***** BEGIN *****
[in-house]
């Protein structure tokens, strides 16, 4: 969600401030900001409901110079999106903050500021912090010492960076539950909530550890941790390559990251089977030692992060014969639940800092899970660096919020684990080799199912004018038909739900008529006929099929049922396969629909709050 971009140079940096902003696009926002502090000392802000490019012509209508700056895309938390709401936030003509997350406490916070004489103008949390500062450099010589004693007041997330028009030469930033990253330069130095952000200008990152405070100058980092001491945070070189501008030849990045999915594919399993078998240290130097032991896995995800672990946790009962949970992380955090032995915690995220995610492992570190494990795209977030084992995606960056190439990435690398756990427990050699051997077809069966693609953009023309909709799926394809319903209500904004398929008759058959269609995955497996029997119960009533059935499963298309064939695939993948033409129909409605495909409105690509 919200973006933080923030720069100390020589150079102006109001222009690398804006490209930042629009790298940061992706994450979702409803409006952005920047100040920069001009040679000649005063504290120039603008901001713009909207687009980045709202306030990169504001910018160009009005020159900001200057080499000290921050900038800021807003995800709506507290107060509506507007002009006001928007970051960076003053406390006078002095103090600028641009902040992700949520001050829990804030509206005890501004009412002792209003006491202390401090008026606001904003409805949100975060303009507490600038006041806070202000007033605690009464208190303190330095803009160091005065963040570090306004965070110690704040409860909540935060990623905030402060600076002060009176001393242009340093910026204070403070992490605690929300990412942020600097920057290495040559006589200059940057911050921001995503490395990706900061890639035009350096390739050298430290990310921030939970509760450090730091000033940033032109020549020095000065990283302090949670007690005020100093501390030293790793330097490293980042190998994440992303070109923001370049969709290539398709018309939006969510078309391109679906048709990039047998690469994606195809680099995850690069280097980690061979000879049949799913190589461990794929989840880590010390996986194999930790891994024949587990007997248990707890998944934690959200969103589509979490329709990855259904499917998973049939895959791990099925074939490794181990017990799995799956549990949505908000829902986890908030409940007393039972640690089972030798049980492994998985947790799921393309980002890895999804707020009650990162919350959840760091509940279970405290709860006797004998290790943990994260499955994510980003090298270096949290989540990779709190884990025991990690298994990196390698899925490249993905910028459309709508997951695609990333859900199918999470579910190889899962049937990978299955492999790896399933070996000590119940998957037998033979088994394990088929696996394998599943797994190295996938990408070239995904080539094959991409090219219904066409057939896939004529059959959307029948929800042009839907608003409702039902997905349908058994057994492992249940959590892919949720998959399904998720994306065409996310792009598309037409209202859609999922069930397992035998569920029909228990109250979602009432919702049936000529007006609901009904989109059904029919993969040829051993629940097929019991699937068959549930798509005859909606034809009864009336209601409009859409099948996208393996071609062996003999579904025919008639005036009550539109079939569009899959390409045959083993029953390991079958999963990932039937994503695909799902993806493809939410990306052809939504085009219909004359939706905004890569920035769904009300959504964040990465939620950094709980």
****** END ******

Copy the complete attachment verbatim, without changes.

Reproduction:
[in-house]
């Protein structure tokens, strides 16, 4: 969600401030900001409901110079999106903050500021912090010492960076539950909530550890941790390559990251089977030692992060014969639940800092899970660096919020684990080799199912004018038909739900008529006929099929049922396969629909709050 971009140079940096902003696009926002502090000392802000490019012509209508700056895309938390709401936030003509997350406490916070004489103008949390500062450099010589004693007041997330028009030469930033990253330069130095952000200008990152405070100058980092001491945070070189501008030849990045999915594919399993078998240290130097032991896995995800672990946790009962949970992380955090032995915690995220995610492992570190494990795209977030084992995606960056190439990435690398756990427990050699051997077809069966693609953009023309909709799926394809319903209500904004398929008759058959269609995955497996029997119960009533059935499963298309064939695939993948033409129909409605495909409105690509 919200973006933080923030720069100390020589150079102006109001222009690398804006490209930042629009790298940061992706994450979702409803409006952005920047100040920069001009040679000649005063504290120039603008901001713009909207687009980045709202306030990169504001910018160009009005020159900001200057080499000290921050900038800021807003995800709506507290107060509506507007002009006001928007970051960076003053406390006078002095103090600028641009902040992700949520001050829990804030509206005890501004009412002792209003006491202390401090008026606001904003409805949100975060303009507490600038006041806070202000007033605690009464208190303190330095803009160091005065963040570090306004965070110690704040409860909540935060990623905030402060600076002060009176001393242009340093910026204070403070992490605690929300990412942020600097920057290495040559006589200059940057911050921001995503490395990706900061890639035009350096390739050298430290990310921030939970509760450090730091000033940033032109020549020095000065990283302090949670007690005020100093501390030293790793330097490293980042190998994440992303070109923001370049969709290539398709018309939006969510078309391109679906048709990039047998690469994606195809680099995850690069280097980690061979000879049949799913190589461990794929989840880590010390996986194999930790891994024949587990007997248990707890998944934690959200969103589509979490329709990855259904499917998973049939895959791990099925074939490794181990017990799995799956549990949505908000829902986890908030409940007393039972640690089972030798049980492994998985947790799921393309980002890895999804707020009650990162919350959840760091509940279970405290709860006797004998290790943990994260499955994510980003090298270096949290989540990779709190884990025991990690298994990196390698899925490249993905910028459309709508997951695609990333859900199918999470579910190889899962049937990978299955492999790896399933070996000590119940998957037998033979088994394990088929696996394998599943797994190295996938990408070239995904080539094959991409090219219904066409057939896939004529059959959307029948929800042009839907608003409702039902997905349908058994057994492992249940959590892919949720998959399904998720994306065409996310792009598309037409209202859609999922069930397992035998569920029909228990109250979602009432919702049936000529007006609901009904989109059904029919993969040829051993629940097929019991699937068959549930798509005859909606034809009864009336209601409009859409099948996208393996071609062996003999579904025919008639005036009550539109079939569009899959390409045959083993029953390991079958999963990932039937994503695909799902993806493809939410990306052809939504085009219909004359939706905004890569920035769904009300959504964040990465939620950094709980």